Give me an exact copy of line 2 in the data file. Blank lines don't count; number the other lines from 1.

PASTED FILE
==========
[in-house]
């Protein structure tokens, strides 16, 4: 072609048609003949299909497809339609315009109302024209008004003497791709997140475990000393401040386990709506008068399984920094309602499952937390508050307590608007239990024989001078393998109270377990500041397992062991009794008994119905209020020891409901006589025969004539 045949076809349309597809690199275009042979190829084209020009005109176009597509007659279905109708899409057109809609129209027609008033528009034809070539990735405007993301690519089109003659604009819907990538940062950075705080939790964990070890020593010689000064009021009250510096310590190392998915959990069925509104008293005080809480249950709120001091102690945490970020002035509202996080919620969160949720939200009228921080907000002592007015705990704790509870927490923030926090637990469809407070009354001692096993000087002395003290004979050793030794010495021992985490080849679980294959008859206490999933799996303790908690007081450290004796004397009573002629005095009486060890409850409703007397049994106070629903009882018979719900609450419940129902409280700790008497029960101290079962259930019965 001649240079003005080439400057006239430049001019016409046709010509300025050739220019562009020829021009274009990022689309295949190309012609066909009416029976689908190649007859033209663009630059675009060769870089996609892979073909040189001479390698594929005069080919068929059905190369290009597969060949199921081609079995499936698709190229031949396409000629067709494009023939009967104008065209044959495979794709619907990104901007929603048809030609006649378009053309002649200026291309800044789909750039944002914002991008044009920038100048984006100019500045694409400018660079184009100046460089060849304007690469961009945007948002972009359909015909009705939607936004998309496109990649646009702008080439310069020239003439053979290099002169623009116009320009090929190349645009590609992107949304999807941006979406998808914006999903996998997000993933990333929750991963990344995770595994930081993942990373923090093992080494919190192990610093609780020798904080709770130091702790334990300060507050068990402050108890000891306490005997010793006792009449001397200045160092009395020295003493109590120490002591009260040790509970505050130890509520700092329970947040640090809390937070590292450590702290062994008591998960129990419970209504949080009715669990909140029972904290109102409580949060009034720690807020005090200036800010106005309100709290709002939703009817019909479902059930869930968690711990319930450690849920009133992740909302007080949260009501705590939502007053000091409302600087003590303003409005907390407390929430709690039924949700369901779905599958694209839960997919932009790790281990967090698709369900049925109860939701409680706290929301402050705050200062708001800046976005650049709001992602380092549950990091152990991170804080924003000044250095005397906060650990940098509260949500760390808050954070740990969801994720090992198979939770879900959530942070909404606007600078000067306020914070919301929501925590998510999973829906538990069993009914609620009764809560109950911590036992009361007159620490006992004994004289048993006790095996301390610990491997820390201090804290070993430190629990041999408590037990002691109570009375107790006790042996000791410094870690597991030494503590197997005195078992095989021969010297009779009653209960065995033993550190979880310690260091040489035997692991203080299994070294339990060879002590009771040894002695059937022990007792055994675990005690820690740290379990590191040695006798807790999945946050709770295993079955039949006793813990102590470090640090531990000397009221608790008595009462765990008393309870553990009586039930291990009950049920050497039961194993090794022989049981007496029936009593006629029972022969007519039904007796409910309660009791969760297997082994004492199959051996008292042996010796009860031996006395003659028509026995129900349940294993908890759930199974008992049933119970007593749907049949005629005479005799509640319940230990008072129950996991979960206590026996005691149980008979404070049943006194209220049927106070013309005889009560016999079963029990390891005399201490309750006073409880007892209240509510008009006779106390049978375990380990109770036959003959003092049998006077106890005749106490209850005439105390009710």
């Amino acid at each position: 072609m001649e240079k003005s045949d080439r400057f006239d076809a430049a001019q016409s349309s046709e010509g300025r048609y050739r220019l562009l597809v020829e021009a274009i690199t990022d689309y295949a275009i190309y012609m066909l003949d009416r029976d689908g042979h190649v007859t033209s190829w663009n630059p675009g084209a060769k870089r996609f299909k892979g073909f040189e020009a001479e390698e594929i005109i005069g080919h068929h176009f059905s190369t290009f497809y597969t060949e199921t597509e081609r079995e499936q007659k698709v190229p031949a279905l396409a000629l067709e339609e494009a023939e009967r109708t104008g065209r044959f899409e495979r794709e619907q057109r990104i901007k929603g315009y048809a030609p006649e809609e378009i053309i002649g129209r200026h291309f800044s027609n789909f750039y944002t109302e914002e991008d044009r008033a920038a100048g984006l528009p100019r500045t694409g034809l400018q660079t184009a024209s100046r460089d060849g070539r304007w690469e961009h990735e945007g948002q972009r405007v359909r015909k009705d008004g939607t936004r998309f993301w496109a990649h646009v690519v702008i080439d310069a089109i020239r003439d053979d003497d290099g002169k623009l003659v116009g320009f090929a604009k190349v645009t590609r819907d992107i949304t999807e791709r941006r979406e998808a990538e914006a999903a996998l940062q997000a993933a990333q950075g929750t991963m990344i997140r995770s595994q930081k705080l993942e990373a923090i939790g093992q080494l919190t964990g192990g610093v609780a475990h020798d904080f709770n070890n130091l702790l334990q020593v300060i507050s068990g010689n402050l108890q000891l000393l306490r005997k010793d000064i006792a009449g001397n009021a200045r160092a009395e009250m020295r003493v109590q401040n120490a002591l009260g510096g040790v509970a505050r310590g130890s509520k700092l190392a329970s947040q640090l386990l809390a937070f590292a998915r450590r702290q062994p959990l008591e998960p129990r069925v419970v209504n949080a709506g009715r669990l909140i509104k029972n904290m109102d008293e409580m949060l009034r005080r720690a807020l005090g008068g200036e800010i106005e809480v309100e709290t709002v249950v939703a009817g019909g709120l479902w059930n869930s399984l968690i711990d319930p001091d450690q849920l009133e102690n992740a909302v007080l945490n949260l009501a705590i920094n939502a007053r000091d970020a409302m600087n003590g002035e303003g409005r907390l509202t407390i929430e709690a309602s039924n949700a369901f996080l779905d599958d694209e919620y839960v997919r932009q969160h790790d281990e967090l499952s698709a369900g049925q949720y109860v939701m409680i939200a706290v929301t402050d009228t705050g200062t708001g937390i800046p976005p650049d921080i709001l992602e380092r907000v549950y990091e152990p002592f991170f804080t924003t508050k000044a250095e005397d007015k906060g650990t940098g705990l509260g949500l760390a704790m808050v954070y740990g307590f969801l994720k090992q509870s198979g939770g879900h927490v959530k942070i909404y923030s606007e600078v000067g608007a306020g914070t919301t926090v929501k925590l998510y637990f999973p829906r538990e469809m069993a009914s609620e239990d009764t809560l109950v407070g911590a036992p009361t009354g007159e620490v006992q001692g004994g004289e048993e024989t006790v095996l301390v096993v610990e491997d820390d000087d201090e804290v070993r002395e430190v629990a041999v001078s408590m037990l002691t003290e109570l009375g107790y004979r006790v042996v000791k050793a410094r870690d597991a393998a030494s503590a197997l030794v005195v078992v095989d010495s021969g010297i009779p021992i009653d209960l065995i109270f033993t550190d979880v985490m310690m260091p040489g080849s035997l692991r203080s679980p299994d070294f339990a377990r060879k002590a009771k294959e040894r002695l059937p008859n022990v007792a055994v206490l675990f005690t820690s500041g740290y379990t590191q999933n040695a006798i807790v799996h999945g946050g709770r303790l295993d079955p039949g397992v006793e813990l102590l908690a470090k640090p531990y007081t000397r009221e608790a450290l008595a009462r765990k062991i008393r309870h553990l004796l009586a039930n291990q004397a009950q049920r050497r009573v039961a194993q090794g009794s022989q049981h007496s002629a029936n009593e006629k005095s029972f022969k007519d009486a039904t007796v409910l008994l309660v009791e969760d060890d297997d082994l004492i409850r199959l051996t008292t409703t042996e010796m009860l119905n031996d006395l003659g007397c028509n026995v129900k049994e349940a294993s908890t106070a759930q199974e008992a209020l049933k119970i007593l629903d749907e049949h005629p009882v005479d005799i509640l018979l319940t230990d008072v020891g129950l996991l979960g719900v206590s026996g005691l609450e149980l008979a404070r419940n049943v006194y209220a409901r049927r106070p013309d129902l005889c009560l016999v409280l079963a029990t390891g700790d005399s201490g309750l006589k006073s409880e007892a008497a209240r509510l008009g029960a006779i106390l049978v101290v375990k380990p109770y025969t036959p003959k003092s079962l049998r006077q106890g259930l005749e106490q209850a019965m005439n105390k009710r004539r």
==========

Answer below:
């Protein structure tokens, strides 16, 4: 072609048609003949299909497809339609315009109302024209008004003497791709997140475990000393401040386990709506008068399984920094309602499952937390508050307590608007239990024989001078393998109270377990500041397992062991009794008994119905209020020891409901006589025969004539 045949076809349309597809690199275009042979190829084209020009005109176009597509007659279905109708899409057109809609129209027609008033528009034809070539990735405007993301690519089109003659604009819907990538940062950075705080939790964990070890020593010689000064009021009250510096310590190392998915959990069925509104008293005080809480249950709120001091102690945490970020002035509202996080919620969160949720939200009228921080907000002592007015705990704790509870927490923030926090637990469809407070009354001692096993000087002395003290004979050793030794010495021992985490080849679980294959008859206490999933799996303790908690007081450290004796004397009573002629005095009486060890409850409703007397049994106070629903009882018979719900609450419940129902409280700790008497029960101290079962259930019965 001649240079003005080439400057006239430049001019016409046709010509300025050739220019562009020829021009274009990022689309295949190309012609066909009416029976689908190649007859033209663009630059675009060769870089996609892979073909040189001479390698594929005069080919068929059905190369290009597969060949199921081609079995499936698709190229031949396409000629067709494009023939009967104008065209044959495979794709619907990104901007929603048809030609006649378009053309002649200026291309800044789909750039944002914002991008044009920038100048984006100019500045694409400018660079184009100046460089060849304007690469961009945007948002972009359909015909009705939607936004998309496109990649646009702008080439310069020239003439053979290099002169623009116009320009090929190349645009590609992107949304999807941006979406998808914006999903996998997000993933990333929750991963990344995770595994930081993942990373923090093992080494919190192990610093609780020798904080709770130091702790334990300060507050068990402050108890000891306490005997010793006792009449001397200045160092009395020295003493109590120490002591009260040790509970505050130890509520700092329970947040640090809390937070590292450590702290062994008591998960129990419970209504949080009715669990909140029972904290109102409580949060009034720690807020005090200036800010106005309100709290709002939703009817019909479902059930869930968690711990319930450690849920009133992740909302007080949260009501705590939502007053000091409302600087003590303003409005907390407390929430709690039924949700369901779905599958694209839960997919932009790790281990967090698709369900049925109860939701409680706290929301402050705050200062708001800046976005650049709001992602380092549950990091152990991170804080924003000044250095005397906060650990940098509260949500760390808050954070740990969801994720090992198979939770879900959530942070909404606007600078000067306020914070919301929501925590998510999973829906538990069993009914609620009764809560109950911590036992009361007159620490006992004994004289048993006790095996301390610990491997820390201090804290070993430190629990041999408590037990002691109570009375107790006790042996000791410094870690597991030494503590197997005195078992095989021969010297009779009653209960065995033993550190979880310690260091040489035997692991203080299994070294339990060879002590009771040894002695059937022990007792055994675990005690820690740290379990590191040695006798807790999945946050709770295993079955039949006793813990102590470090640090531990000397009221608790008595009462765990008393309870553990009586039930291990009950049920050497039961194993090794022989049981007496029936009593006629029972022969007519039904007796409910309660009791969760297997082994004492199959051996008292042996010796009860031996006395003659028509026995129900349940294993908890759930199974008992049933119970007593749907049949005629005479005799509640319940230990008072129950996991979960206590026996005691149980008979404070049943006194209220049927106070013309005889009560016999079963029990390891005399201490309750006073409880007892209240509510008009006779106390049978375990380990109770036959003959003092049998006077106890005749106490209850005439105390009710």